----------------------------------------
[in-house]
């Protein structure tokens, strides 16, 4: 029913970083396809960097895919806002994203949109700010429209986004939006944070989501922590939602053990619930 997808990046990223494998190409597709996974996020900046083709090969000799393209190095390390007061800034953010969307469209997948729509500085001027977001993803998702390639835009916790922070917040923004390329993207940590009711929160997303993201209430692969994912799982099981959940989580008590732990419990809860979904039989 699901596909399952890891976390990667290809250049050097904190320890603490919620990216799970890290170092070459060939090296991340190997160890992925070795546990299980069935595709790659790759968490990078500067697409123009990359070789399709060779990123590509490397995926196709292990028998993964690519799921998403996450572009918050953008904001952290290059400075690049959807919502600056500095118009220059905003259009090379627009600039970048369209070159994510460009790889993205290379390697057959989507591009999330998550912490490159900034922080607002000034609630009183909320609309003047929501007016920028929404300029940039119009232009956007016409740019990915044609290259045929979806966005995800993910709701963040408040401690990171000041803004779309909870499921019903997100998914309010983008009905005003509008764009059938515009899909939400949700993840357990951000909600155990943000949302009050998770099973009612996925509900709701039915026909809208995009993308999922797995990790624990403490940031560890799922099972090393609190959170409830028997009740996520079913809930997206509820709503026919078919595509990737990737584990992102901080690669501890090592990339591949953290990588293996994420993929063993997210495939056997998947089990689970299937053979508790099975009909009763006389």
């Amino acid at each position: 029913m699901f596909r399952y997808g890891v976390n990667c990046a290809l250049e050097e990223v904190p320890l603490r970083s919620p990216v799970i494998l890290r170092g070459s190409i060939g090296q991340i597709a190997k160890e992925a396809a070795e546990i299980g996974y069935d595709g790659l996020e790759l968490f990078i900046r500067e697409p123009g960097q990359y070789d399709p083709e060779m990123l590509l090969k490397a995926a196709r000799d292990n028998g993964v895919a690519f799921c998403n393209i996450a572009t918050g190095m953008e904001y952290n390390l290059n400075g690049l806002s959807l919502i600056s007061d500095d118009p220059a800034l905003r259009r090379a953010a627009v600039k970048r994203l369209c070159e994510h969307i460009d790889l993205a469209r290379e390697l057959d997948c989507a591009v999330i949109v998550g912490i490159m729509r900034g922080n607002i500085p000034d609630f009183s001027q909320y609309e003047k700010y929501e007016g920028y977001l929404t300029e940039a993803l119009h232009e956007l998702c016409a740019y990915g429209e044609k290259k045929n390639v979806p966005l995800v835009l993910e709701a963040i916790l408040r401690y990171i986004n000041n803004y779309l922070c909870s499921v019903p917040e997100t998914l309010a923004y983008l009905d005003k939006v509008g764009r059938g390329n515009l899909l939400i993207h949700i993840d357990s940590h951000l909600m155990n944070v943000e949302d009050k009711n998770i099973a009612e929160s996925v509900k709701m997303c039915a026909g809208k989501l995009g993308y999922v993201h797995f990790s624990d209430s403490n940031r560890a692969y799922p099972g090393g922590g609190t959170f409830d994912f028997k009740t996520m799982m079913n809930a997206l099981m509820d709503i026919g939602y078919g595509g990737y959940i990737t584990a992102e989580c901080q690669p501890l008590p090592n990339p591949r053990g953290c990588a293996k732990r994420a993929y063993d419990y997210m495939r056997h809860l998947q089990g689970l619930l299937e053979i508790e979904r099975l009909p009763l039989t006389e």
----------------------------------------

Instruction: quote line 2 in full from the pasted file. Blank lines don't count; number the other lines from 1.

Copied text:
């Protein structure tokens, strides 16, 4: 029913970083396809960097895919806002994203949109700010429209986004939006944070989501922590939602053990619930 997808990046990223494998190409597709996974996020900046083709090969000799393209190095390390007061800034953010969307469209997948729509500085001027977001993803998702390639835009916790922070917040923004390329993207940590009711929160997303993201209430692969994912799982099981959940989580008590732990419990809860979904039989 699901596909399952890891976390990667290809250049050097904190320890603490919620990216799970890290170092070459060939090296991340190997160890992925070795546990299980069935595709790659790759968490990078500067697409123009990359070789399709060779990123590509490397995926196709292990028998993964690519799921998403996450572009918050953008904001952290290059400075690049959807919502600056500095118009220059905003259009090379627009600039970048369209070159994510460009790889993205290379390697057959989507591009999330998550912490490159900034922080607002000034609630009183909320609309003047929501007016920028929404300029940039119009232009956007016409740019990915044609290259045929979806966005995800993910709701963040408040401690990171000041803004779309909870499921019903997100998914309010983008009905005003509008764009059938515009899909939400949700993840357990951000909600155990943000949302009050998770099973009612996925509900709701039915026909809208995009993308999922797995990790624990403490940031560890799922099972090393609190959170409830028997009740996520079913809930997206509820709503026919078919595509990737990737584990992102901080690669501890090592990339591949953290990588293996994420993929063993997210495939056997998947089990689970299937053979508790099975009909009763006389």